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Wisconsin AG among multi-state coalition aiming to uphold federal air regulations

The litigation is focused on federal regulations that govern state plans to limit air pollution, including greenhouse gas emissions

Wisconsin Attorney General Josh Kaul speaks at a campaign stop on Oct. 27, 2022, in Milwaukee. A Republican prosecutor asked the Wisconsin Supreme Court on Tuesday, Feb. 20, 2024, to decide whether a 174-year-old state law bans abortion in the state without waiting for a ruling from a lower appellate court. Kaul, a Democrat, filed a lawsuit arguing that the law is too old to enforce and conflicts with a 1985 law permitting abortions before fetuses can survive outside the womb. Morry Gash, File/AP Photo, File

Wisconsin Attorney General Josh Kaul is joining 15 other Democratic attorneys general intervening in a case that challenges Clean Air Act regulations.

In November, the Environmental Protection Agency finalized changes on how states must meet clean air standards under the regulations. The updates govern state plans to limit air pollution, including greenhouse gas emissions from power plants.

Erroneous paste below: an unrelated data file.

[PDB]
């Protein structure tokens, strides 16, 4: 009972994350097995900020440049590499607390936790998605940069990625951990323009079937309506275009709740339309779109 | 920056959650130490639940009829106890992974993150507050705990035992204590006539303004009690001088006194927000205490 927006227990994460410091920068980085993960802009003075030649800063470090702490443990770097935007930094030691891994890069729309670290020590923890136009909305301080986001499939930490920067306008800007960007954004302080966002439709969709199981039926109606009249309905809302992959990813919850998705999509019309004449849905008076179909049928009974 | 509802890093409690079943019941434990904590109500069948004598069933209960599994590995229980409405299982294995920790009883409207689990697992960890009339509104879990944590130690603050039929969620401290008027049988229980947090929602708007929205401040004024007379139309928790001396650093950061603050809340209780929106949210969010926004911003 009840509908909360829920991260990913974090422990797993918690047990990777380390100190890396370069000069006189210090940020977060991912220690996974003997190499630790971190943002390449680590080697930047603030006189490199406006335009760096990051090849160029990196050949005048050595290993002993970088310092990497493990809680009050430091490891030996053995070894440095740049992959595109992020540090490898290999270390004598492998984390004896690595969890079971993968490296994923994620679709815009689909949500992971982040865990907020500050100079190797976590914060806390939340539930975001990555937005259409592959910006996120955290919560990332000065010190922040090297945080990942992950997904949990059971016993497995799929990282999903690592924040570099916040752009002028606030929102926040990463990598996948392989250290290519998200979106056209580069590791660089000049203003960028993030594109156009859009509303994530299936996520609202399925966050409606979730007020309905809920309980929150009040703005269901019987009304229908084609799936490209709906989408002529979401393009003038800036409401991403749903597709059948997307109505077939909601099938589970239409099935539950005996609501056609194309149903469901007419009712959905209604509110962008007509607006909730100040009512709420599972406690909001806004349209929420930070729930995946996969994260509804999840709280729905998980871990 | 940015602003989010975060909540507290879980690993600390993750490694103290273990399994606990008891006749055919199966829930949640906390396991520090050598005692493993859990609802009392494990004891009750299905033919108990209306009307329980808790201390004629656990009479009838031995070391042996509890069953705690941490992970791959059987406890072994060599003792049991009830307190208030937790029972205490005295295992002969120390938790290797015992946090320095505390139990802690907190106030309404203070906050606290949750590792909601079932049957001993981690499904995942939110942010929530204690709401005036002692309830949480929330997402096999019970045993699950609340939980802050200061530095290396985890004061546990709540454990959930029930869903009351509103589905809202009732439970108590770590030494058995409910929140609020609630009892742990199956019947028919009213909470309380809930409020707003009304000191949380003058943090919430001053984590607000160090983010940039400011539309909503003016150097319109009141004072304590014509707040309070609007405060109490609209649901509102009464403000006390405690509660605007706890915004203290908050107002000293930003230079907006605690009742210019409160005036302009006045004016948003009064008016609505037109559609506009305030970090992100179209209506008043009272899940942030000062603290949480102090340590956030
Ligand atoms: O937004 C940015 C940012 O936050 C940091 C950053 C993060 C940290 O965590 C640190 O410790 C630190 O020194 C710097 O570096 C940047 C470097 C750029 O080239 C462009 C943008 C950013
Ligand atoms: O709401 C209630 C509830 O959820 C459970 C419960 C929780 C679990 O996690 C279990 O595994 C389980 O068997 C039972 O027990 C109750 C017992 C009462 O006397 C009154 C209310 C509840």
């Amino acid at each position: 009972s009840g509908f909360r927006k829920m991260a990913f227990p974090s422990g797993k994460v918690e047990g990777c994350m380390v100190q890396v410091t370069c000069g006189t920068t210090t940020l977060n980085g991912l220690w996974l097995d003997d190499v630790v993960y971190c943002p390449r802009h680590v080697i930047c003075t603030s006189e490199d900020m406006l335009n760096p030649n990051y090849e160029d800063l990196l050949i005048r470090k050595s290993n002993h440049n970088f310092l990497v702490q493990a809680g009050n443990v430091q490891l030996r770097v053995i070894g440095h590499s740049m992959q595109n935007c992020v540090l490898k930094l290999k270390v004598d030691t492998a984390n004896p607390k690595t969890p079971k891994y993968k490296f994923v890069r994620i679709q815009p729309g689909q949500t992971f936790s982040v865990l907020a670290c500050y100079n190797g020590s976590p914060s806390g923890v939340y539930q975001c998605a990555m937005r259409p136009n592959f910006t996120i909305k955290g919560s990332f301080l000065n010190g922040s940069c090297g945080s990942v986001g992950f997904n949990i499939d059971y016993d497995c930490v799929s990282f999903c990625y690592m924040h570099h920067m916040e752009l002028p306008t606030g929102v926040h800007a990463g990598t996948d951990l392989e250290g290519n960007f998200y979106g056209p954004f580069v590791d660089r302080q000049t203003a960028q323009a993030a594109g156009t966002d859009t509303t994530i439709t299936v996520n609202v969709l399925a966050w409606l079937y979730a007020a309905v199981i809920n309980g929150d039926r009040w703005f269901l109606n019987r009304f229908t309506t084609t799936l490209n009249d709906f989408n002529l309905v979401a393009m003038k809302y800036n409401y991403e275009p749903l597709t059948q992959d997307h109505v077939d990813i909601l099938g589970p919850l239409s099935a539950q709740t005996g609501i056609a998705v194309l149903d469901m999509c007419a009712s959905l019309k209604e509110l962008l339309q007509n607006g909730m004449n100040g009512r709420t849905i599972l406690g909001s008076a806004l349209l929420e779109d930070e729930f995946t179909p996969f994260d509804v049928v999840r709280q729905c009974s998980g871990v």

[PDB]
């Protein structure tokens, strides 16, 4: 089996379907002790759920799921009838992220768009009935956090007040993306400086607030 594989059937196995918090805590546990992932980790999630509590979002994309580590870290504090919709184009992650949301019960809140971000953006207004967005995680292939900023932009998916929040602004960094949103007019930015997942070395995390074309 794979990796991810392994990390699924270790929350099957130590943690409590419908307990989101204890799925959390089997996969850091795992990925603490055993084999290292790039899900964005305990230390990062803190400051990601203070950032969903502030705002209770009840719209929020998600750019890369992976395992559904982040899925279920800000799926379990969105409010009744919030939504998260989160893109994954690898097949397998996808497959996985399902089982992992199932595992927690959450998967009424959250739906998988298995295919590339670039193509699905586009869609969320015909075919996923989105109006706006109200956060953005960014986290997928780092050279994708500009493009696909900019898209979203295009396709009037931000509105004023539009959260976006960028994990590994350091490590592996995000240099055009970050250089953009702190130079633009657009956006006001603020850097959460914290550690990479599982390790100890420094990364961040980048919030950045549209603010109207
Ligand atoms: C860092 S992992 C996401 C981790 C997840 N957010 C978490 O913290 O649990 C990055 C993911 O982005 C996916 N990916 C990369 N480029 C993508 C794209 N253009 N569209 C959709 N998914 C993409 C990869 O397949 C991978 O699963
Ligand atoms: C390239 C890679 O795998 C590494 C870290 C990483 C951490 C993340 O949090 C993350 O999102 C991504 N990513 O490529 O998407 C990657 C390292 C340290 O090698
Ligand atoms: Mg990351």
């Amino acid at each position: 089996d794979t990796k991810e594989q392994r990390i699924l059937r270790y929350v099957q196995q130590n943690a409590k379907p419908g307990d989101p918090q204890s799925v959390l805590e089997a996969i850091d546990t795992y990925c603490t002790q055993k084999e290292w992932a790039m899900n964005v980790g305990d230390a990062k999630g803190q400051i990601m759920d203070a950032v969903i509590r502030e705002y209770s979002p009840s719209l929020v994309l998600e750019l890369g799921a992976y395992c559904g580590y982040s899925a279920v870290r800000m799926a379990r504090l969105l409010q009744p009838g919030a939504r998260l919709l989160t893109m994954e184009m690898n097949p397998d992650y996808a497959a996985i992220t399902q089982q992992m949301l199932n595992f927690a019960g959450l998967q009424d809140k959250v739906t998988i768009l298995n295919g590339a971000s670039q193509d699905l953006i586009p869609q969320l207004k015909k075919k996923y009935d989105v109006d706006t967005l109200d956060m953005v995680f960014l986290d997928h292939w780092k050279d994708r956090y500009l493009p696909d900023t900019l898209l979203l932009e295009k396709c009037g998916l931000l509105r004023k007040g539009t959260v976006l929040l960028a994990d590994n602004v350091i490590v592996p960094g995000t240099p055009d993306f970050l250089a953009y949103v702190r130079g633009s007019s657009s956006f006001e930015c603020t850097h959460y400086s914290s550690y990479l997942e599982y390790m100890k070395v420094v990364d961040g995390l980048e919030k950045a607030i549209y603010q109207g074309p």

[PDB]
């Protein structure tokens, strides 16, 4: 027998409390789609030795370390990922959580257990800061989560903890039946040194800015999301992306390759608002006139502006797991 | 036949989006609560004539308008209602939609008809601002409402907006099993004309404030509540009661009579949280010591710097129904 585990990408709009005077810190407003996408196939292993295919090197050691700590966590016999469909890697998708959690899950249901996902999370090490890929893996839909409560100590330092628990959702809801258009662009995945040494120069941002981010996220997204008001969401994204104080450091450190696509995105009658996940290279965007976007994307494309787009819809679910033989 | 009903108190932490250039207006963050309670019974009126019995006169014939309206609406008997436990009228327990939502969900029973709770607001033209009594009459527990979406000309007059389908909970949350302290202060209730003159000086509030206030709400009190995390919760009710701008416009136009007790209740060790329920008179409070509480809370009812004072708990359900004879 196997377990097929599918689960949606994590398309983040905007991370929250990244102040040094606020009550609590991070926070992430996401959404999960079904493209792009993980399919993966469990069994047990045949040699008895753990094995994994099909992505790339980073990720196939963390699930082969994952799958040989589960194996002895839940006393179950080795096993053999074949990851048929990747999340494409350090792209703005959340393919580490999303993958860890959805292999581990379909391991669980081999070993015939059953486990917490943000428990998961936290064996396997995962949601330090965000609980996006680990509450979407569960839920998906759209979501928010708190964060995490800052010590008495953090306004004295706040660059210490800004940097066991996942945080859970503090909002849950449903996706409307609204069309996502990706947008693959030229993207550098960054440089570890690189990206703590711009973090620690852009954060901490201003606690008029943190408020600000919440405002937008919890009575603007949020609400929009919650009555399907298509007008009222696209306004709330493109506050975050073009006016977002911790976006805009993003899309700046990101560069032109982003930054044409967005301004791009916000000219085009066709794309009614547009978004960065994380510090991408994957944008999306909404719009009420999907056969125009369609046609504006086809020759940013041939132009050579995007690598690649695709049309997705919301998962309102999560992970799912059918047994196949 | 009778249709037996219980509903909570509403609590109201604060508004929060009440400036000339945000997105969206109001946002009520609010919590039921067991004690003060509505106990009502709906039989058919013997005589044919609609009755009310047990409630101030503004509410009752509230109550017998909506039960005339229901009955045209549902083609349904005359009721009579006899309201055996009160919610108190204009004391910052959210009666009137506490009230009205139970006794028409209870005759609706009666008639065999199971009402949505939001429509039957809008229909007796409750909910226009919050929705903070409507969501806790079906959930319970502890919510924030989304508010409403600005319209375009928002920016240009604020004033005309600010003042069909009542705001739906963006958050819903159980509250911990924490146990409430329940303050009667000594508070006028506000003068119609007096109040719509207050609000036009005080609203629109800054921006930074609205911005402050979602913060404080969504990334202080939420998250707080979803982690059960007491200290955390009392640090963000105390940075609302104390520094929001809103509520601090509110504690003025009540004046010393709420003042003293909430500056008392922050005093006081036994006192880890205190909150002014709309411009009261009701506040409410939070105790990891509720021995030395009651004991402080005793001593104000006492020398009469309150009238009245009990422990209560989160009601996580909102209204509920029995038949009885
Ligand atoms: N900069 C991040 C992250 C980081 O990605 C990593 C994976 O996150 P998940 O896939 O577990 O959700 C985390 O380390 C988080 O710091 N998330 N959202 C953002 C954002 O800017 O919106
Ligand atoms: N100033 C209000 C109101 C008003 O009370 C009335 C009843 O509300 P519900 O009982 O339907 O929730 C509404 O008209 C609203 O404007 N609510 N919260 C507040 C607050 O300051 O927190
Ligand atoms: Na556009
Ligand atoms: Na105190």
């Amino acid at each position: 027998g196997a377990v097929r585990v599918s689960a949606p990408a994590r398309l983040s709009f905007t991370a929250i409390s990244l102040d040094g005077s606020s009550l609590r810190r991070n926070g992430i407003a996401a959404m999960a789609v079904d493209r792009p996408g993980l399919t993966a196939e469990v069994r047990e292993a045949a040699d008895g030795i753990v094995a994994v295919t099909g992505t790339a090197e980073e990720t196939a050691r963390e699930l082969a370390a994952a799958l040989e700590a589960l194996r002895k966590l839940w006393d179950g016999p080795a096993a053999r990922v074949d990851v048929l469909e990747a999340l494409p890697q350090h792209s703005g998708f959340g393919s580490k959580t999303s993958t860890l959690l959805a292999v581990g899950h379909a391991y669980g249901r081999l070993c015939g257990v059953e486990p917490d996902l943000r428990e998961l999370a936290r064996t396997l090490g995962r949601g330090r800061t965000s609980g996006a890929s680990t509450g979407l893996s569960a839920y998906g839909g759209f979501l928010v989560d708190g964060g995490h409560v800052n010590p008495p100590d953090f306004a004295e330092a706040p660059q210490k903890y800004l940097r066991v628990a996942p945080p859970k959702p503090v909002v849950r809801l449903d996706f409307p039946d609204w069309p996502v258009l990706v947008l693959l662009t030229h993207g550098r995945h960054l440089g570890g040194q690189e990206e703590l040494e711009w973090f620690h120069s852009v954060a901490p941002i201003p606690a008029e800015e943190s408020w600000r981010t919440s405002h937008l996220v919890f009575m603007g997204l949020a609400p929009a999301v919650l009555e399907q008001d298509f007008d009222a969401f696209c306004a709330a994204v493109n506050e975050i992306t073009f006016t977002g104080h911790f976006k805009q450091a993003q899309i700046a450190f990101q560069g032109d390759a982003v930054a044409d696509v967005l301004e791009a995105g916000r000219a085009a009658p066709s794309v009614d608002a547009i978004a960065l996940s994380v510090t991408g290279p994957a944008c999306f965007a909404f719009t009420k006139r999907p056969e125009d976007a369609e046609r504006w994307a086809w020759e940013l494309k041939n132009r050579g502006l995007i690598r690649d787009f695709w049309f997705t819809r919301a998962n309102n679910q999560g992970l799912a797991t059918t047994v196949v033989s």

The final rule set timelines providing a framework for states to develop plans that set and enforce emission standards for existing power plants. Kaul said the rule would allow states to adopt more stringent standards for facilities than what’s required under federal law.

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In January, West Virginia and a group of other states challenged the regulations in a federal appeals court. They argue the EPA is going beyond its authority with the proposed changes.

Kaul is defending the EPA’s regulations.

“The changes that the states challenging these regulations are seeking would weaken efforts to limit air pollution,” Kaul said in a statement. “We must not take a step backward in protecting clean air and combating the climate crisis.”

The changes would also allow states more time to submit plans and update how states can engage with communities affected by power plants. The EPA plan also provides a process states can follow that allows facilities to meet less stringent standards based on their remaining useful life. Under that process, power plants may also receive more time to comply with the regulations.

The challenge comes after a U.S. Supreme Court decision in 2022 limited the EPA’s authority to issue regulations that would curb carbon emissions from power plants under the Clean Air Act. The decision limited the agency’s ability to regulate pollution only at the facility through emission controls rather than considering other options, such as adopting clean energy projects.